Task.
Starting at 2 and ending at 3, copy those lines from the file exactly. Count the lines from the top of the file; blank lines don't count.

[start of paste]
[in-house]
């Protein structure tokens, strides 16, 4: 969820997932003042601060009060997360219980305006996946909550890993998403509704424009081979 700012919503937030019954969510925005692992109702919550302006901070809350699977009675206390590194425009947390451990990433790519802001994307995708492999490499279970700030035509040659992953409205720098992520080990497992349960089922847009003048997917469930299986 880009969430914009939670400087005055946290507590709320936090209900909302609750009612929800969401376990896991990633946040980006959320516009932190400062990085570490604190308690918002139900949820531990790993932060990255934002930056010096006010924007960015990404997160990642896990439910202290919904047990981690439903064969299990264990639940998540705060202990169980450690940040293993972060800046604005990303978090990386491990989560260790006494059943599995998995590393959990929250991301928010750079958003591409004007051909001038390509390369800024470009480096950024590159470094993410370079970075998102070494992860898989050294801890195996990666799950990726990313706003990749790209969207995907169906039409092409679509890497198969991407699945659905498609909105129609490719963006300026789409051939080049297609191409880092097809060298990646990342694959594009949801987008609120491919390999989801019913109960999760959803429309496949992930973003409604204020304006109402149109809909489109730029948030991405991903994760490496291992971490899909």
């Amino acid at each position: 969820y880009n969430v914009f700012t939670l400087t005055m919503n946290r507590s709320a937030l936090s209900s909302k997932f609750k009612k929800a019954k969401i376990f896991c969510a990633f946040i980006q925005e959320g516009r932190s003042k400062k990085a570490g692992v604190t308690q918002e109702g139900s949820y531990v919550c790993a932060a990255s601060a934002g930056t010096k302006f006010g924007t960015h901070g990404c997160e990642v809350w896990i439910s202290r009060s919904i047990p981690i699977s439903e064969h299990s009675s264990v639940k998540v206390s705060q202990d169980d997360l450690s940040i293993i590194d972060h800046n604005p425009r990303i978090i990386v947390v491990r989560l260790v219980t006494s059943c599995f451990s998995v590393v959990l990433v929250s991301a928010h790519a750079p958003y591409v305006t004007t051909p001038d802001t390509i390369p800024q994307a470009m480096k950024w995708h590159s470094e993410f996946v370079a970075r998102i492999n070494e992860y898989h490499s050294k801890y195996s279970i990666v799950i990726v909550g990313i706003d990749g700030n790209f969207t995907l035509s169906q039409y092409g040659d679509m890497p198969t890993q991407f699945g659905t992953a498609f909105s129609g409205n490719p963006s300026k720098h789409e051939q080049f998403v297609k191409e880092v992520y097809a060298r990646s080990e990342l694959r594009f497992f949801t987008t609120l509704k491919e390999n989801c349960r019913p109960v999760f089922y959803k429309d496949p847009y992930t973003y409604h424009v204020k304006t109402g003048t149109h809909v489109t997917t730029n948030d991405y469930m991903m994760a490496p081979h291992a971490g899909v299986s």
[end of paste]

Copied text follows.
């Protein structure tokens, strides 16, 4: 969820997932003042601060009060997360219980305006996946909550890993998403509704424009081979 700012919503937030019954969510925005692992109702919550302006901070809350699977009675206390590194425009947390451990990433790519802001994307995708492999490499279970700030035509040659992953409205720098992520080990497992349960089922847009003048997917469930299986 880009969430914009939670400087005055946290507590709320936090209900909302609750009612929800969401376990896991990633946040980006959320516009932190400062990085570490604190308690918002139900949820531990790993932060990255934002930056010096006010924007960015990404997160990642896990439910202290919904047990981690439903064969299990264990639940998540705060202990169980450690940040293993972060800046604005990303978090990386491990989560260790006494059943599995998995590393959990929250991301928010750079958003591409004007051909001038390509390369800024470009480096950024590159470094993410370079970075998102070494992860898989050294801890195996990666799950990726990313706003990749790209969207995907169906039409092409679509890497198969991407699945659905498609909105129609490719963006300026789409051939080049297609191409880092097809060298990646990342694959594009949801987008609120491919390999989801019913109960999760959803429309496949992930973003409604204020304006109402149109809909489109730029948030991405991903994760490496291992971490899909």
């Amino acid at each position: 969820y880009n969430v914009f700012t939670l400087t005055m919503n946290r507590s709320a937030l936090s209900s909302k997932f609750k009612k929800a019954k969401i376990f896991c969510a990633f946040i980006q925005e959320g516009r932190s003042k400062k990085a570490g692992v604190t308690q918002e109702g139900s949820y531990v919550c790993a932060a990255s601060a934002g930056t010096k302006f006010g924007t960015h901070g990404c997160e990642v809350w896990i439910s202290r009060s919904i047990p981690i699977s439903e064969h299990s009675s264990v639940k998540v206390s705060q202990d169980d997360l450690s940040i293993i590194d972060h800046n604005p425009r990303i978090i990386v947390v491990r989560l260790v219980t006494s059943c599995f451990s998995v590393v959990l990433v929250s991301a928010h790519a750079p958003y591409v305006t004007t051909p001038d802001t390509i390369p800024q994307a470009m480096k950024w995708h590159s470094e993410f996946v370079a970075r998102i492999n070494e992860y898989h490499s050294k801890y195996s279970i990666v799950i990726v909550g990313i706003d990749g700030n790209f969207t995907l035509s169906q039409y092409g040659d679509m890497p198969t890993q991407f699945g659905t992953a498609f909105s129609g409205n490719p963006s300026k720098h789409e051939q080049f998403v297609k191409e880092v992520y097809a060298r990646s080990e990342l694959r594009f497992f949801t987008t609120l509704k491919e390999n989801c349960r019913p109960v999760f089922y959803k429309d496949p847009y992930t973003y409604h424009v204020k304006t109402g003048t149109h809909v489109t997917t730029n948030d991405y469930m991903m994760a490496p081979h291992a971490g899909v299986s």